Leonard H. Calabrese
AMSTERDAM — Rheumatologists in the coming years will be increasingly called upon to assume key roles in the management of immune-related adverse events associated with checkpoint inhibitors, which are used in the treatment of various cancers, according to a presenter at the EULAR Annual Congress.
“Although rheumatic [immune-related adverse events] are numerically less prevalent than many of these other organ systems, they are distinct and may have long-term sequelae,” Leonard H. Calabrese, DO, vice chairman of rheumatic and immunologic disease at the Cleveland Clinic, told attendees. “Secondly, I think that rheumatologists have a tremendous amount to offer in this new area of medicine. Multi-organ mono-immunity is a space that we live in, there is no other specialty in medicine that knows more about targeted immunotherapy than rheumatology, and it has been incredibly rewarding to develop in out clinics these rheumatology-oncology collaborations.”
According to Ellen Kapiteijn, MD, of Leiden University Medical Center, the Netherlands, who also addressed attendees during the congress, checkpoint inhibitor therapies have since 2011 become an important standard treatment modality in metastatic cancer. They include anti-CTLA-4, anti-PD-1 and anti-PD-L1 agents, which have been approved by the FDA for the treatment of melanoma, Hodgkin lymphoma, renal cell carcinoma, non-small cell lung cancer, urothelial carcinoma and Merkel cell carcinoma. However, more are coming, Kapiteijn said, such as the anti-OX40 and anti-TIM-3 monoclonal antibodies.
Rheumatologists will be increasingly called upon to assume key roles in the management of immune-related adverse events associated with checkpoint inhibitors, according to presenters.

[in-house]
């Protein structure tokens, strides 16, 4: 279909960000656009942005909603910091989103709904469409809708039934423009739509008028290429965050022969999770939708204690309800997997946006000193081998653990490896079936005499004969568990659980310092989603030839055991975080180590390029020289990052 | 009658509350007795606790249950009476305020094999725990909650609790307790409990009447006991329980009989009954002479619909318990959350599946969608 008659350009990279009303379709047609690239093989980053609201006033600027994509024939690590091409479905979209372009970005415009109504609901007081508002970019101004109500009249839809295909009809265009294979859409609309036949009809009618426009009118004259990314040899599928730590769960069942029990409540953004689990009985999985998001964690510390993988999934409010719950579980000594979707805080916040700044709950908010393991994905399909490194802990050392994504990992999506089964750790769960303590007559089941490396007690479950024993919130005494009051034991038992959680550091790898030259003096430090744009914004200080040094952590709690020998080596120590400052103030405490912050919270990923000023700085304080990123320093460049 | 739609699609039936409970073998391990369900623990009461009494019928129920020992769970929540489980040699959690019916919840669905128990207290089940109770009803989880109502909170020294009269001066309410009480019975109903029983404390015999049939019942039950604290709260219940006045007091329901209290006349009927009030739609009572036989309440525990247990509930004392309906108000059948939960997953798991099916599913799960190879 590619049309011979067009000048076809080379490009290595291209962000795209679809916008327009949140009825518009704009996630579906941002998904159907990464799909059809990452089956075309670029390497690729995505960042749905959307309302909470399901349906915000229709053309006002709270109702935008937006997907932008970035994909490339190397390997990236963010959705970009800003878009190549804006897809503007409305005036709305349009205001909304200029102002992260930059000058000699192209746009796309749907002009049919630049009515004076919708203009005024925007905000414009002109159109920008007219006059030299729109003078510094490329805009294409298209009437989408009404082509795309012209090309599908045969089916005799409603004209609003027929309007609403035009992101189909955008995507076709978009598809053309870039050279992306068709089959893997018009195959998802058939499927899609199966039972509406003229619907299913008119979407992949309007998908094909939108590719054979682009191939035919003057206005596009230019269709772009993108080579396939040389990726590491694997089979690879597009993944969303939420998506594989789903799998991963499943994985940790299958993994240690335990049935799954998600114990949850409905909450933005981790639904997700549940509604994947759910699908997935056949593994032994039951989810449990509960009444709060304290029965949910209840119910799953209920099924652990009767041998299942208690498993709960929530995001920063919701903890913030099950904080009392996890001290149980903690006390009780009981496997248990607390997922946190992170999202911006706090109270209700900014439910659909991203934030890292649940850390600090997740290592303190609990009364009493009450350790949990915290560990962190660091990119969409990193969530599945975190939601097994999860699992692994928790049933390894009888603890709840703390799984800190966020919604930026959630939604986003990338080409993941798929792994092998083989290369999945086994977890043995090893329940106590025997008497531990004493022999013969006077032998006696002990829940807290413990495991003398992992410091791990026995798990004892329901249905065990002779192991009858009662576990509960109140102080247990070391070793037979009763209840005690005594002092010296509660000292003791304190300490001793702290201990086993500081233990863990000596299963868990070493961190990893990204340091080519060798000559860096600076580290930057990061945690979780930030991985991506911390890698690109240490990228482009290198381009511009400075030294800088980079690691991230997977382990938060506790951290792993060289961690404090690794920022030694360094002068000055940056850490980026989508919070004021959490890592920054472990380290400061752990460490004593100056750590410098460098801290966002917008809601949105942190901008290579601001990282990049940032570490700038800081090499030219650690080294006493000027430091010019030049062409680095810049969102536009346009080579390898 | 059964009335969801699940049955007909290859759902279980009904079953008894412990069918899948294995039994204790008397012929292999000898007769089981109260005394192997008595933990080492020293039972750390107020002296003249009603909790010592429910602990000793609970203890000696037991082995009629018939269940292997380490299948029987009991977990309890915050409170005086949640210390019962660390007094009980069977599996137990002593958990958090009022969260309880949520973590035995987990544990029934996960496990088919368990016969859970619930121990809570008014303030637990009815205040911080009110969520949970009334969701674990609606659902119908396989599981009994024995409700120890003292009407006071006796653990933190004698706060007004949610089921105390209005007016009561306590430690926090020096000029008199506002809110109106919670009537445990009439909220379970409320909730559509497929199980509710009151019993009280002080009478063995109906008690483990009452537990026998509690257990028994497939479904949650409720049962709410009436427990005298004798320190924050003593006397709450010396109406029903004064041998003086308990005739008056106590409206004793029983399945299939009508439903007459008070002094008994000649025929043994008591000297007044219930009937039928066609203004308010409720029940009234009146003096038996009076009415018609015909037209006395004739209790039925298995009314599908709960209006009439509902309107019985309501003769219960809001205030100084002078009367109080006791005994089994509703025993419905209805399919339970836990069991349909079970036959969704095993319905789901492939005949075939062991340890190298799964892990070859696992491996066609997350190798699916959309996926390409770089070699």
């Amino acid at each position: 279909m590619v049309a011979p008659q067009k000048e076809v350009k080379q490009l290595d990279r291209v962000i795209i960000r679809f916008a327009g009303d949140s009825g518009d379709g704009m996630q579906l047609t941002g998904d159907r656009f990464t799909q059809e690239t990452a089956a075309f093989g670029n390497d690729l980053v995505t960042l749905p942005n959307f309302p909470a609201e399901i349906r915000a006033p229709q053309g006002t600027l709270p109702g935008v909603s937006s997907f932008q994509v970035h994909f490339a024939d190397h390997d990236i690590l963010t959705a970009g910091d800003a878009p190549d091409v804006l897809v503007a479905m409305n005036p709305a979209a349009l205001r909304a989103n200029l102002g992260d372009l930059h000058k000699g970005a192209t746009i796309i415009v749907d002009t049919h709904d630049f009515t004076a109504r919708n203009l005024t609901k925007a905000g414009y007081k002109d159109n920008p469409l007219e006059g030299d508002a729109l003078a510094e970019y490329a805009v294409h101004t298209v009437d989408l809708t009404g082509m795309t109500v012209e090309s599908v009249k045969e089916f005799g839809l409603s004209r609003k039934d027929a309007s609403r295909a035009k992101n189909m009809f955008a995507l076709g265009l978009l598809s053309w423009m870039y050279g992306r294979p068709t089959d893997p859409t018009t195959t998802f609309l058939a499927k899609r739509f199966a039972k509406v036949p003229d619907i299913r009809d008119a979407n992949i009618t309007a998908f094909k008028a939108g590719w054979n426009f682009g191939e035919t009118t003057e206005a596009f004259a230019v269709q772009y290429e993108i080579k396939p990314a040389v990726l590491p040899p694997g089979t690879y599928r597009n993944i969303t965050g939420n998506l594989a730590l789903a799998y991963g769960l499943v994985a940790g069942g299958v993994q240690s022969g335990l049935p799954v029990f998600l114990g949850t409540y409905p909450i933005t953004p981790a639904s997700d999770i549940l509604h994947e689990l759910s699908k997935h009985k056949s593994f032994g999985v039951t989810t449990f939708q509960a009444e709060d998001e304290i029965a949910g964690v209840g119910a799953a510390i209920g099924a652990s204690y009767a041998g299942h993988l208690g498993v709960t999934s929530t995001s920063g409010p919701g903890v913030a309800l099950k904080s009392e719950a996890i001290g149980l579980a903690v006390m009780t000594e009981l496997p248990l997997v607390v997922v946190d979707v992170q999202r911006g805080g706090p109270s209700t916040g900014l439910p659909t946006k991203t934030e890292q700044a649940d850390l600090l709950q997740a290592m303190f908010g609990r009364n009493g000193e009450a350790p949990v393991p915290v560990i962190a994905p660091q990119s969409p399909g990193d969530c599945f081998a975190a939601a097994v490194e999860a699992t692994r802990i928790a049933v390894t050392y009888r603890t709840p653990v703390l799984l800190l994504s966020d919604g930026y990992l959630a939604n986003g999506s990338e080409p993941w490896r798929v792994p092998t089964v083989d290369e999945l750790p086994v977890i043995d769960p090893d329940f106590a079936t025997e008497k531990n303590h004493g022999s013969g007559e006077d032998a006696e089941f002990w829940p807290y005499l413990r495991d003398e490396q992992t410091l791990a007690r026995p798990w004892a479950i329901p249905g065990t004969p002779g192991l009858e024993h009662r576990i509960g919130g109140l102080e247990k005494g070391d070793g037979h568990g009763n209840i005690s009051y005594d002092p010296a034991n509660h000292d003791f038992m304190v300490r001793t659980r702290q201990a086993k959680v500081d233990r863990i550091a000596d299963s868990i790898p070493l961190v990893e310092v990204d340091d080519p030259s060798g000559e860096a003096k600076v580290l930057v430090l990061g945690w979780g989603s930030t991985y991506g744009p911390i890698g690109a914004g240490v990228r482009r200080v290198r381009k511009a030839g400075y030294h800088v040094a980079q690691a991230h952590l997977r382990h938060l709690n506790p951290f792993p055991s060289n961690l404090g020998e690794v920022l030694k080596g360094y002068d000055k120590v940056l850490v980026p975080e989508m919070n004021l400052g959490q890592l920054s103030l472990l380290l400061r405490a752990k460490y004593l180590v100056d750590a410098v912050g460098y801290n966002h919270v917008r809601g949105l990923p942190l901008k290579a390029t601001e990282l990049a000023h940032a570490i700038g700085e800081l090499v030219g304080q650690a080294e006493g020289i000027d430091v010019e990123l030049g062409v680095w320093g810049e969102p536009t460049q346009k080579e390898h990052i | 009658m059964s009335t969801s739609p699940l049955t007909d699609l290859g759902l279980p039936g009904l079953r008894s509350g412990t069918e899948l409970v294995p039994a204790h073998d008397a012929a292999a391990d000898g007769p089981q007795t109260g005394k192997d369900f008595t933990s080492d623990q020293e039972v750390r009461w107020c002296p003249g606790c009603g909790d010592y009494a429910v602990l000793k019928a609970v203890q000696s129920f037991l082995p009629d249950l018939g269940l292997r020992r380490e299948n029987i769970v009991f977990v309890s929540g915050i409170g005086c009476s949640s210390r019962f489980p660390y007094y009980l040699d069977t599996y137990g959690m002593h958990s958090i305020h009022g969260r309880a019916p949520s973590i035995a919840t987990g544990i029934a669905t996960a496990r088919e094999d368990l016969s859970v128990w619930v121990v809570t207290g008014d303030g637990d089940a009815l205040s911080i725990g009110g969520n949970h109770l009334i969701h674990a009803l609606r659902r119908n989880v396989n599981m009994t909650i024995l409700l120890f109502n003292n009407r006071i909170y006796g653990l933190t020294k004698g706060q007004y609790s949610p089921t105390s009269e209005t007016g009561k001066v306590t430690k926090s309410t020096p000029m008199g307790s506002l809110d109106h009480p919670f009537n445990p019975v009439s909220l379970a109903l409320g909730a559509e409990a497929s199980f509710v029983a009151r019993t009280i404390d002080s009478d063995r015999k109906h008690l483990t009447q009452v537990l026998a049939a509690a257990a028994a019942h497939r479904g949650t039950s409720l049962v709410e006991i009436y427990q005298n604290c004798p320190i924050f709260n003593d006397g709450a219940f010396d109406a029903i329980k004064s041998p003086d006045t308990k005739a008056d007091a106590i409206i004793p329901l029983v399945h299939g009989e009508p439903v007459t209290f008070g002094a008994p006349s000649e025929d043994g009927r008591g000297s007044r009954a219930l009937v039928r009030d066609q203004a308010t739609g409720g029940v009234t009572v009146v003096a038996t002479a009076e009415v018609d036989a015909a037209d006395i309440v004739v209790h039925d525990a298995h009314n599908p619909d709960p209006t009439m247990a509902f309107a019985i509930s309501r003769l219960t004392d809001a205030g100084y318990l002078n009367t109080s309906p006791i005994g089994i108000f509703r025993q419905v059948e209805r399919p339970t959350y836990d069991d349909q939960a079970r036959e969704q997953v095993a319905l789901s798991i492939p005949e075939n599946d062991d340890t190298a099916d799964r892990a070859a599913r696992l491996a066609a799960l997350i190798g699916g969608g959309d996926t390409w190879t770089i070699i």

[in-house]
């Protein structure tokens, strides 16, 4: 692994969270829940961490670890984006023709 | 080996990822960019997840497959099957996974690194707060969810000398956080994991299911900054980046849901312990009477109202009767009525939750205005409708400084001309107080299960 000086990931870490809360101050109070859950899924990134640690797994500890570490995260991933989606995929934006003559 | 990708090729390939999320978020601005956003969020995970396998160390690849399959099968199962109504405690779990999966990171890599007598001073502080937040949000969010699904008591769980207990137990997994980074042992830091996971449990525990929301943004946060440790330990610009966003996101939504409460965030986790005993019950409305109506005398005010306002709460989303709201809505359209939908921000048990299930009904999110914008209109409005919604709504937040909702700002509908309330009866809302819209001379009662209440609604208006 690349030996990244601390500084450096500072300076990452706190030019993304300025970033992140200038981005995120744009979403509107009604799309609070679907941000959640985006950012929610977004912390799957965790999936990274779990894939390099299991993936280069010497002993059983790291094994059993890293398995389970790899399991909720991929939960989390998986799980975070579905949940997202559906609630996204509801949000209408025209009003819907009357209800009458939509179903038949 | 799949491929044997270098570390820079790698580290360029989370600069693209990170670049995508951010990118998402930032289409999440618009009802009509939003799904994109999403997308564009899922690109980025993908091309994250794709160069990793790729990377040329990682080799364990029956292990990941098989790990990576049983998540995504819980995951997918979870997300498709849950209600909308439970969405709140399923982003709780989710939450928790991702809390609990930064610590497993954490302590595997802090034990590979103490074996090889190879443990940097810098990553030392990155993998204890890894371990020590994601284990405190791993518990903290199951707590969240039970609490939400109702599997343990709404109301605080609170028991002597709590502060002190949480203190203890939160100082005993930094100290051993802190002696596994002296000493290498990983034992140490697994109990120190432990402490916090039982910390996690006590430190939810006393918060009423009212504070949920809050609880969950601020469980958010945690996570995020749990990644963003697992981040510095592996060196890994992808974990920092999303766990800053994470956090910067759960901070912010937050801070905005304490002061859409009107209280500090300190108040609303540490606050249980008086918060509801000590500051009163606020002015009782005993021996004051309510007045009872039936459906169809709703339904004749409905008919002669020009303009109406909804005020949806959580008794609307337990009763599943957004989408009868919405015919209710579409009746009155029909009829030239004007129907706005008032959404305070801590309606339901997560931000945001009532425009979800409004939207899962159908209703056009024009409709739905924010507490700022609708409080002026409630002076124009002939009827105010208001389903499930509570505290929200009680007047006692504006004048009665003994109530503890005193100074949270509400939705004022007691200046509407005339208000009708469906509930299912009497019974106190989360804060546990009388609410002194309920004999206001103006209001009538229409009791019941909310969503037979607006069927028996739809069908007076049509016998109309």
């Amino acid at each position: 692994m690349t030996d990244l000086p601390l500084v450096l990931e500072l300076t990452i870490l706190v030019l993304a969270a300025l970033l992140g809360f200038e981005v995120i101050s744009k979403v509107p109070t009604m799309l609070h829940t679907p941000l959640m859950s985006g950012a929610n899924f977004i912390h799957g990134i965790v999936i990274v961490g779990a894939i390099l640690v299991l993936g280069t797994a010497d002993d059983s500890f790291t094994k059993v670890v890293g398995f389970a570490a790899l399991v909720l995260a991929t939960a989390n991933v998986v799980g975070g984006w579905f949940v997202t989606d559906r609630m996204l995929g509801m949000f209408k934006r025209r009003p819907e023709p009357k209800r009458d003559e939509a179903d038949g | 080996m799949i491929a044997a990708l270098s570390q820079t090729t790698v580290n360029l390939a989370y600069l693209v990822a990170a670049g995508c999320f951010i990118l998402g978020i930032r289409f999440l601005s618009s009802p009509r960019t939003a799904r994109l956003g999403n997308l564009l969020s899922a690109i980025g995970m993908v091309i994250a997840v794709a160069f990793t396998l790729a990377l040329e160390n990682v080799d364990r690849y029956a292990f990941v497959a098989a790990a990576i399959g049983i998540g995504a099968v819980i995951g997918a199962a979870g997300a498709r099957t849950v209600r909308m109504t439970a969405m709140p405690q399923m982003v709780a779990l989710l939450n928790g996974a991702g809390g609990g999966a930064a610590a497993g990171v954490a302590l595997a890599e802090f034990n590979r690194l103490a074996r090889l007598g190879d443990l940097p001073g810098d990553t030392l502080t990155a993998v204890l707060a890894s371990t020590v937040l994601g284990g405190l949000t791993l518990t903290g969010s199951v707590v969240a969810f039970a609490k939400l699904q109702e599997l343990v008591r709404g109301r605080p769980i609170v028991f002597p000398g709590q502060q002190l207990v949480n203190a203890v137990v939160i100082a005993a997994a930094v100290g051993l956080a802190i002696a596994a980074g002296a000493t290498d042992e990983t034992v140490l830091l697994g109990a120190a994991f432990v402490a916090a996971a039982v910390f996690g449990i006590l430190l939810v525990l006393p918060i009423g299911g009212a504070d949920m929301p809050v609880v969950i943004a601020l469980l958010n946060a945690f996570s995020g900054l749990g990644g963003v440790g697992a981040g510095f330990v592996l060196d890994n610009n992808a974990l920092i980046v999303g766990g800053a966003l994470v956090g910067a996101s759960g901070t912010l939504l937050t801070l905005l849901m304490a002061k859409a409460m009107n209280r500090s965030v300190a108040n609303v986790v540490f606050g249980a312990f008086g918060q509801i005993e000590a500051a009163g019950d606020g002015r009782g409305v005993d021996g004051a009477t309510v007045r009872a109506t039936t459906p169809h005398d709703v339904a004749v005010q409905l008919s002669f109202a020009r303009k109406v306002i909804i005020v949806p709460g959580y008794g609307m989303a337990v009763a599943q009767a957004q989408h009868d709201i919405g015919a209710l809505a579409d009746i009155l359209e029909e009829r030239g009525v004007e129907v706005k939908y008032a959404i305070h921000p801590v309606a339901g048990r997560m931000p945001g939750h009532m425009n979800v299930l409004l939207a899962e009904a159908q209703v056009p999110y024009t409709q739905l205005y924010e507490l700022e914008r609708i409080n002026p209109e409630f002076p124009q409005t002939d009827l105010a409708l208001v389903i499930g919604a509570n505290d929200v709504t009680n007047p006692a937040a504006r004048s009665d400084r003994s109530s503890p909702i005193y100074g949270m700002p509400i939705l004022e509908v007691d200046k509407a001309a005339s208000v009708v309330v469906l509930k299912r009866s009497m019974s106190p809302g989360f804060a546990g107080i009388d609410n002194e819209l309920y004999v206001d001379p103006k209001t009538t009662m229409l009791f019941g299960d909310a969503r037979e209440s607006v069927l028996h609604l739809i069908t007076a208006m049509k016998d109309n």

She added that checkpoint inhibitors have also demonstrated a “new spectrum” of side effects, for which expertise is required.
“Checkpoint inhibitors can cause inflammation of any organ, and you should be aware of that if you start to give these treatments,” Kapiteijn said. “In the Netherlands, we have decided that these treatments can only be done in selected sites in central hospitals, because you have to know the side effects, and how to give the right treatment at the right time.”
Calabrese stressed that, going forward, interdisciplinary approaches will be needed to manage these side effects. Major centers will need to develop interprofessional groups with interested and invested consultants who can share their experience in all relevant areas, he said. In addition, Calabrese noted that the Cleveland Clinic has, in the past 18 months, developed a new tumor board dedicated specifically on immune-related adverse events, in which clinicians of various divisions and specialties meet once per month to present cases, review the latest literature and trade notes.
“From a professional perspective, the uptake has been tremendous,” he said. “There has been not only great satisfaction, but also increased confidence in the ability to manage multiple [immune-related adverse events].” – by Jason Laday
Kapiteijn E. Abstract SP0097.
Calabrese L. Abstract SP0098.
Both presented at: EULAR Annual Congress; June 13-16, 2018; Amsterdam.
Disclosure: Calabrese reports consulting and speaking fees from BMS Genentech, AbbVie, Pfizer, Crescendo, UCD, Janssen, Gilead and Regeneron. Kapiteijn reports no relevant financial disclosures.